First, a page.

Despite injuries, early season defeats and rainouts, surging UW (33-13) is back hosting its fourth consecutive NCAA tournament regional. The nation’s 12th seed hosts Iona (24-22) Thursday at 7 p.m. “We had to build up our RPI the last few weeks,” coach Heather Tarr says. “That’s definitely a sign of how tough this team is.”
By Gregg Bell
UW Athletics Director of Writing
SEATTLE – They lost six of their first eight games inside the Pac-12.
They lost three catchers, starting last fall with 2013 postseason hero Kimberlee Souza to a torn knee ligament that cost her all of this season. Last weekend at California they lost another catcher, converted sophomore Dani Braun, to a concussion. That sent freshman Bridget Raftery to the key spot behind the plate.
They lost four home dates to Seattle’s drenching spring rains. Heck, even Danielle Lawrie’s jersey-retirement game got washed out.
Through all that, coach Heather Tarr’s Husky softball team really hasn’t lost anything. The Huskies are seeded 12th in this week’s NCAA tournament and are hosting a regional.
"We had to do it a little bit the hard way," Tarr said before practice Tuesday, two days before the Huskies (33-13) host Metro Atlantic Athletic League-champion Iona (24-22) Thursday at 7 p.m.
It’s been 11 months since UW advanced to the Women’s College World Series in Oklahoma City, and the experience of peaking last May is coming in handy now. This season Washington has won nine of its last 10 games and 12 of their final 15 in the regular season. That rise has UW back as a NCAA national seed hosting a regional for the fourth consecutive postseason.
"We had to build up our RPI the last few weeks," Tarr said of the ratings index that is a large factor in NCAA tournament seeding.
"That’s definitely a sign of how tough this team is."
The other two teams in the Seattle regional are Northwestern (33-16) and Brigham Young (33-21). They meet in Thursday’s first game at 4:30 at Husky Softball Stadium.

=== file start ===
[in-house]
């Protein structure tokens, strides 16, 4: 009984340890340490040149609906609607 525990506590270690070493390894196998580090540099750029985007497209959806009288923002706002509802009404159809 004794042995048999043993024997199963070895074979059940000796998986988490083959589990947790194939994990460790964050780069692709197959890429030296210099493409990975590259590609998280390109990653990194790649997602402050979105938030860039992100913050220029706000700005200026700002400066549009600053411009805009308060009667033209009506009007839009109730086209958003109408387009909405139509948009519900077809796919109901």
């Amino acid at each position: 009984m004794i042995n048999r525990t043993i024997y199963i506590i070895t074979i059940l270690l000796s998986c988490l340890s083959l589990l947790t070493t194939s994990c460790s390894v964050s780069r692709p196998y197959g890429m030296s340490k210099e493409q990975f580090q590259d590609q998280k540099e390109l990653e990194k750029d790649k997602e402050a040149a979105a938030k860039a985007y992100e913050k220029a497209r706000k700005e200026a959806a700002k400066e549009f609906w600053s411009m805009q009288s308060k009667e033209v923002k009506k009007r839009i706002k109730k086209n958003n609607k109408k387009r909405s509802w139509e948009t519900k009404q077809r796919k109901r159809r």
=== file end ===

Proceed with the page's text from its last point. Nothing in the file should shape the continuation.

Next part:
The Thursday winners play Friday at 1 p.m. The winner of that one advances to Saturday’s regional final at noon. The loser of the Thursday games come back to play Friday at 3:30 and perhaps Friday night for the chance to play on Saturday.
The Huskies lost to Northwestern 4-2 on Feb. 21 and beat BYU 8-0 Feb. 22 in the Mary Nutter Collegiate Classic in Palm Springs, Calif.
Washington has a two-headed pitching force for this year’s tournament. Bryana Walker (18-8, 1.73 ERA, 139 strikeouts) and Kaitlin Inglesby (13-4, 2.12, 111 strikeouts) have almost the exact workload this season, 137 2-3 and 132 1-3 innings, respectively. Both have excelled, bulling through the fact three different catchers have been handling their games.
That makes UW tougher to scout and more versatile than it’s been in recent postseasons. Tarr can mix and match Walker and Inglesby over a regional or even within the same game, depending on who is cool or hot.
Not that either veteran pitcher is planning on being cold in this NCAA tournament.
"We realize that we play our best when the best is most required," Inglesby said of both this last month and the Huskies’ run last year to the Women’s College World Series. "It was great to experience that the tougher it got the tougher we got.
"It prepared us for this season. We’ve never had it easy all year. We’ve worked our butts off to get here."
INSIDE THE DAWGS: Braun started 23 games at catcher despite no prior experience there -- until she took a foul ball off the mask of last weekend’s series opener at Cal. She missed the final two games of UW’s sweep in Berkeley but Tarr said “Dani’s concussion has gone away. That’s great. Now we have two catchers and not just one” for the NCAA tournament. … This is Washington’s 21st consecutive NCAA tournament. The Huskies have reached 11 Women’s College World Series. Tarr is 44-20 in the postseason over her first nine seasons as coach at the school for which she was a star third baseman from 1994-97. Her postseason record as a coach includes UW’s first national championship in 2009.